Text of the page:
Hootsuite is integrating with four major social media platforms — a move designed to help marketers engage with consumers on video content. 

The Vancouver, British Columbia-based social media management provider launched the integrations with YouTube, Facebook, Twitter and Instagram. 

Hootsuite's business model banks on integrations with social media platforms. 

What's Different for Hootsuite Users?

Jeff Schaeffler

"Hootsuite’s new native YouTube integration brings the full capabilities of Hootsuite’s scheduling, collaboration and central monitoring to the most popular video platform," Jeff Schaeffler, director of product marketing at Hootsuite, told CMSWire. 

"This integration allows team members to leverage one platform to minimize complexity and streamline social workflow."

The new native YouTube integration allows organizations to respond faster to fans and followers by monitoring comments in streams with other social networks, he said. It also allows them to assign social tasks and responses.

Schaeffler said teams in marketing, corporate communications, customer service, sales, HR and any departments that share content across multiple social networks "will greatly benefit from these new integrations." 

"Organizations," he said, "can now use one platform to easily manage their YouTube, Facebook, Twitter and Instagram videos alongside other social networks."

Video Is Gaining Traction

In 2015, Facebook more than doubled its daily video views to 8 billion. YouTube has more than 1 billion users, almost one-third of all people on the Internet. US adults spend more than five hours a day watching video, according to eMarketer.

IBM doubled down on video earlier this year. Deloitte Digital at Adobe Summit launched its digital video engagement platform. Twitter announced a new video offering for advertisers this year.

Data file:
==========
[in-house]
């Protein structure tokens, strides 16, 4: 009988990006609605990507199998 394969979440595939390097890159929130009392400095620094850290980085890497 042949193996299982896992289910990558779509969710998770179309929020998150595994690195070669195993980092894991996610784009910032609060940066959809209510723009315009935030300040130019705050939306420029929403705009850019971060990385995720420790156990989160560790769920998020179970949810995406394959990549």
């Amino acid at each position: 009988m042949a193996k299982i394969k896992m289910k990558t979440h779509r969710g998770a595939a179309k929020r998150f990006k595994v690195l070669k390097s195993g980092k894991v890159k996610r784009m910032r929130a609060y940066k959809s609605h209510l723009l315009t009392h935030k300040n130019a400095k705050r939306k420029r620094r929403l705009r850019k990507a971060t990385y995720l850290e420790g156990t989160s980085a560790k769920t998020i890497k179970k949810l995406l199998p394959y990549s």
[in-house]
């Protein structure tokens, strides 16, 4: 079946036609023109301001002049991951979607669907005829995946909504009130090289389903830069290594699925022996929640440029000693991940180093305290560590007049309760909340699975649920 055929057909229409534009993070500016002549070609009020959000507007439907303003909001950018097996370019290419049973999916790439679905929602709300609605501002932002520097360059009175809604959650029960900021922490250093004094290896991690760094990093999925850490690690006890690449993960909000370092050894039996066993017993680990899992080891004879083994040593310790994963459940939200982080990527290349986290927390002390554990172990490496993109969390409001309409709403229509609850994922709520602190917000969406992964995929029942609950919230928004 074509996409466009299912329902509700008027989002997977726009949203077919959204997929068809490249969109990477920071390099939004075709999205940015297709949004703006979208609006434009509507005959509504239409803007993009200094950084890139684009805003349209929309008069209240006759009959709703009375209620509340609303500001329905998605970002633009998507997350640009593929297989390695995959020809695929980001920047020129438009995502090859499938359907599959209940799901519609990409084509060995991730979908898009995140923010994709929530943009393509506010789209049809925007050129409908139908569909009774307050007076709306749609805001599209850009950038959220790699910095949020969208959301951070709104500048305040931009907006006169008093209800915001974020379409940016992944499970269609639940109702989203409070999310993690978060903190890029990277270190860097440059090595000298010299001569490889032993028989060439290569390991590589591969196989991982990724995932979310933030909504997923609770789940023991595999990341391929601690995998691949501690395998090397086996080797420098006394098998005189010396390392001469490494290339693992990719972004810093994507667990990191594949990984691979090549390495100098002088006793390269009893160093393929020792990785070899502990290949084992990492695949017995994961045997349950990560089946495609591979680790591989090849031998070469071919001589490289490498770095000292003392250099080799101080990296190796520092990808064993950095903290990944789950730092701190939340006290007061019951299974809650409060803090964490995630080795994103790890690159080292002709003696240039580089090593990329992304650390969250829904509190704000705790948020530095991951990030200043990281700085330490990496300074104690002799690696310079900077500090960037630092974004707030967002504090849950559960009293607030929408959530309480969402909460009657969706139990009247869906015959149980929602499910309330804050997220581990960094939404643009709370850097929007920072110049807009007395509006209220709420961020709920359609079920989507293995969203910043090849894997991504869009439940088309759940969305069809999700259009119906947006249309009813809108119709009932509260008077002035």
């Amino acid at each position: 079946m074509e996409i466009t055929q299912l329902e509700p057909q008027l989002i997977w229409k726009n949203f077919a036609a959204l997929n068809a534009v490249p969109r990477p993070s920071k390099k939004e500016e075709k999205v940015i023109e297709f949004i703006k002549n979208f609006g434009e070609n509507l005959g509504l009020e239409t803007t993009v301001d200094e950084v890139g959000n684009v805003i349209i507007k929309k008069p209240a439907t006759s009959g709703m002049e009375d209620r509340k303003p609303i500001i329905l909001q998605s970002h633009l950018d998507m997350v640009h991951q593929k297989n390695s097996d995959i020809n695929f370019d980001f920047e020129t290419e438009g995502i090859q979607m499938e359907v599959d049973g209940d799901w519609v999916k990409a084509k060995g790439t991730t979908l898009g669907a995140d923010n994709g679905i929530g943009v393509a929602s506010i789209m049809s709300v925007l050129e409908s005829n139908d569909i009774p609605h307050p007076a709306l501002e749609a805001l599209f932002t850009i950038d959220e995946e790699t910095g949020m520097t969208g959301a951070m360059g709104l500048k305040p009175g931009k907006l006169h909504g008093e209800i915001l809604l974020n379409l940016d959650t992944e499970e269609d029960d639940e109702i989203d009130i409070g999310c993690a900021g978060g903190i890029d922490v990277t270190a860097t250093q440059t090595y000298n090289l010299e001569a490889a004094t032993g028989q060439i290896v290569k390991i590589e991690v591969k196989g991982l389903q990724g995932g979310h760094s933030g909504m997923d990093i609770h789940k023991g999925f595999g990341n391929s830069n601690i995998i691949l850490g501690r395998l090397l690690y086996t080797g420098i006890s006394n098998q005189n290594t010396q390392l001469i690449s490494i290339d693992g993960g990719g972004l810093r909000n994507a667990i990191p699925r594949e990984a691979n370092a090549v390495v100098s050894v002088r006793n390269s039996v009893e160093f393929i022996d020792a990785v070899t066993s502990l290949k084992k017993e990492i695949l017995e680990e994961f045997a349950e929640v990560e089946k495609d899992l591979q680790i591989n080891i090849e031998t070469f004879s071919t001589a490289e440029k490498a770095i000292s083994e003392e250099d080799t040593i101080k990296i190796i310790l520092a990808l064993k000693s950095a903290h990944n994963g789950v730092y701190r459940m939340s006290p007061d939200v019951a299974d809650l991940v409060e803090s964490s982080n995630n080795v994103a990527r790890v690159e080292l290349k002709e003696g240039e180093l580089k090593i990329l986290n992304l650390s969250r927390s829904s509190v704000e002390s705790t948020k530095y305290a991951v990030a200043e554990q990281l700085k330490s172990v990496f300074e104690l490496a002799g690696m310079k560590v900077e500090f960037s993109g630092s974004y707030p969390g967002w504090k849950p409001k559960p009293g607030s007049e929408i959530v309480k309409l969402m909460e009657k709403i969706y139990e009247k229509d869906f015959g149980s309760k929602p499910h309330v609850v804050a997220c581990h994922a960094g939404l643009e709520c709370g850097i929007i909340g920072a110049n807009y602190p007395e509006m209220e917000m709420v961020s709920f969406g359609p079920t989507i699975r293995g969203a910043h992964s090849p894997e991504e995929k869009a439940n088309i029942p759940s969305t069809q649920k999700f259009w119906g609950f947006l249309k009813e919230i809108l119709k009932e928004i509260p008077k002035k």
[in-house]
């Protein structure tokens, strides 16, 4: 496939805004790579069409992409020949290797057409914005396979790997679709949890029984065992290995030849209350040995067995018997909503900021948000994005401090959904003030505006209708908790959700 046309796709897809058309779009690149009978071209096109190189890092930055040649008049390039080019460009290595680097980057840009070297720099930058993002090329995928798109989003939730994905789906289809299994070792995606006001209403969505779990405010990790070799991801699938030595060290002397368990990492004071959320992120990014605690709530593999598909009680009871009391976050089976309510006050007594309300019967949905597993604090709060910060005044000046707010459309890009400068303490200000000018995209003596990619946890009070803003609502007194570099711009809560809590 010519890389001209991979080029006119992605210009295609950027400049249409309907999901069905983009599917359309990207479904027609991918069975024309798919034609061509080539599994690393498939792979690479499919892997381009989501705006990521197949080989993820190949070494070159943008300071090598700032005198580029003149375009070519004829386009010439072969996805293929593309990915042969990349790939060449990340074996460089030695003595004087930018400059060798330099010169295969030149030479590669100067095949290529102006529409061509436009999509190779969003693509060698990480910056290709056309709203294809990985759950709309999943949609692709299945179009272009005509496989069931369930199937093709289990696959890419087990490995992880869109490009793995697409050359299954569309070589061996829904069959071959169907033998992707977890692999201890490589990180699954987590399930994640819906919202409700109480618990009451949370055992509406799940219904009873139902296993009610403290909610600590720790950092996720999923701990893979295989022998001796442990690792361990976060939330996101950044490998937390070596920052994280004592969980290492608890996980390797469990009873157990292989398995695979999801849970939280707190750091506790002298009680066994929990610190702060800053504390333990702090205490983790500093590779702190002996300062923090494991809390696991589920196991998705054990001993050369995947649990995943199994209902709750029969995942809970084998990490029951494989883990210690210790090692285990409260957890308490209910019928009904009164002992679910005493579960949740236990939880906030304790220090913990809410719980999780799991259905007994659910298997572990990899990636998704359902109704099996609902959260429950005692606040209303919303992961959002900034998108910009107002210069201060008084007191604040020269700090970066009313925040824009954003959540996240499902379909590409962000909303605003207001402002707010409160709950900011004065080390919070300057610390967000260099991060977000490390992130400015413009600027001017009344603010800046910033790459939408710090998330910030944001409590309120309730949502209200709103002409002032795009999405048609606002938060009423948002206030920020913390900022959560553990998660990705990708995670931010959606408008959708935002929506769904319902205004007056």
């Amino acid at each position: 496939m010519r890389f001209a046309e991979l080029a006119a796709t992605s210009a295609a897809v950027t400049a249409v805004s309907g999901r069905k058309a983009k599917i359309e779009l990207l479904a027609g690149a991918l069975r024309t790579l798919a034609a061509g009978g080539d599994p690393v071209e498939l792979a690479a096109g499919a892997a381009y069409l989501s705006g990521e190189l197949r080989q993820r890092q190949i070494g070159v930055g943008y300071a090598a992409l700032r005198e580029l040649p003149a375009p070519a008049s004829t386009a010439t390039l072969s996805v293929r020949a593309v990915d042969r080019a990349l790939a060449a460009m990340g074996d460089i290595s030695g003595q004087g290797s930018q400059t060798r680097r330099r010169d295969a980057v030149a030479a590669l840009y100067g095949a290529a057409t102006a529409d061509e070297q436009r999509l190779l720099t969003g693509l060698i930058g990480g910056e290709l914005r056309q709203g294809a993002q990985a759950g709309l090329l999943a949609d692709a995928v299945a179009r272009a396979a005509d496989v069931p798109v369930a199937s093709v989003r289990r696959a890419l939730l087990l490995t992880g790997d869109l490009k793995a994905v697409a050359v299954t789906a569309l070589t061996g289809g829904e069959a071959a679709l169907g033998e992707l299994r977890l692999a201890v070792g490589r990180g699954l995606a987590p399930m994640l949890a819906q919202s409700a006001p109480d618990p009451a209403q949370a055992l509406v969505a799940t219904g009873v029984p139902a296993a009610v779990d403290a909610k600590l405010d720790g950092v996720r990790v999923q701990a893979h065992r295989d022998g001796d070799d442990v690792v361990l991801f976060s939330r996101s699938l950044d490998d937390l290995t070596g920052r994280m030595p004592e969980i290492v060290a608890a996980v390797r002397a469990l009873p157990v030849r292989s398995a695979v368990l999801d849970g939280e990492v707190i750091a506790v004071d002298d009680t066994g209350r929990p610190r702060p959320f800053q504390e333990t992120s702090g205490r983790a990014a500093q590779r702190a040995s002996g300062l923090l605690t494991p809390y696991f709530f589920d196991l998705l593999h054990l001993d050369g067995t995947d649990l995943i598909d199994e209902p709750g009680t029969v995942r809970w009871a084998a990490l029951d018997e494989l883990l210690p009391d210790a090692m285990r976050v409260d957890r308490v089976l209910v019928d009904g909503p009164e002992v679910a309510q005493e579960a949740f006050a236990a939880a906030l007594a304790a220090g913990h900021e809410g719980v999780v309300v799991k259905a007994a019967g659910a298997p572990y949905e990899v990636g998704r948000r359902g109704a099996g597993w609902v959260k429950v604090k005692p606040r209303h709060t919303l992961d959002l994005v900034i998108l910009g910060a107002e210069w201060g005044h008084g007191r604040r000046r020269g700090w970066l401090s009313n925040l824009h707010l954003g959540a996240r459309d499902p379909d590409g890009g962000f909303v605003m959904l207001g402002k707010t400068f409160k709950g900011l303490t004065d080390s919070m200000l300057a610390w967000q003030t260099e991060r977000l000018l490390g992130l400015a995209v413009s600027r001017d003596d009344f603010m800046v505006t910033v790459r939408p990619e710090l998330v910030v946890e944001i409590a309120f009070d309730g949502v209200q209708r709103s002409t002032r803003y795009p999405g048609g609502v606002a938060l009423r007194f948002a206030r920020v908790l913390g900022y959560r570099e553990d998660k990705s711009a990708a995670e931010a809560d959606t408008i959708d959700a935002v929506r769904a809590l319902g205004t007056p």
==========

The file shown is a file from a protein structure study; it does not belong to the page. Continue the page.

Hootsuite, through its new YouTube video integration, lets users take advantage of both owned and unowned channels, from content discovery to campaign execution to insights through analytics apps in the Hootsuite App Directory. 

Hootsuite conducted a survey among 400 US and UK adults age 18 or older and found 58 percent of respondents are more likely to watch a video if it has been shared by friends or family on a social network. 

They also reported humorous videos excel over instructional, product, or celebrity-endorsed videos: 62 percent of respondents are more likely to share a brand’s video on social networks if it’s funny, Hootsuite reported.

Inside the Integrations

Hootsuite officials promised organizations will be able to:

  • Multiply a video’s impact by sharing it across multiple social networks
  • Grow an audience by scheduling and publishing videos
  • Respond faster to fans and followers by monitoring comments
  • Monitor competitors, industry trends and uncover videos worth sharing 
  • Share access to YouTube channels across departments and teams
  • Use the Hootsuite iPhone, iPad and Android apps

These video capabilities are free integrations available to all Hootsuite customers. Hootsuite is also enriching its existing integrations with Twitter, Facebook, and Instagram by now allowing users to schedule and post videos to their profiles across those channels.

Hootsuite social video integration

The YouTube Analytics Free app, available in the Hootsuite App Directory, offers insights into videos and channels, all available within the Hootsuite dashboard. 

Users can also upgrade to YouTube Analytics to gain insight, on a per video basis, into engagement levels, trending content, content discovery methods, playbacks, countries and sources of traffic, plus channel subscriptions, demographic and geographic information.

"Hootsuite is one of the only services that allows organizations to schedule and publish YouTube videos, monitor social streams, see performance analytics of videos, and engage with audiences all within one platform," Schaeffler said. 

"Social video is exploding. ... This new video integration represents an evolution in social content creation that began with text, followed by imagery and now video."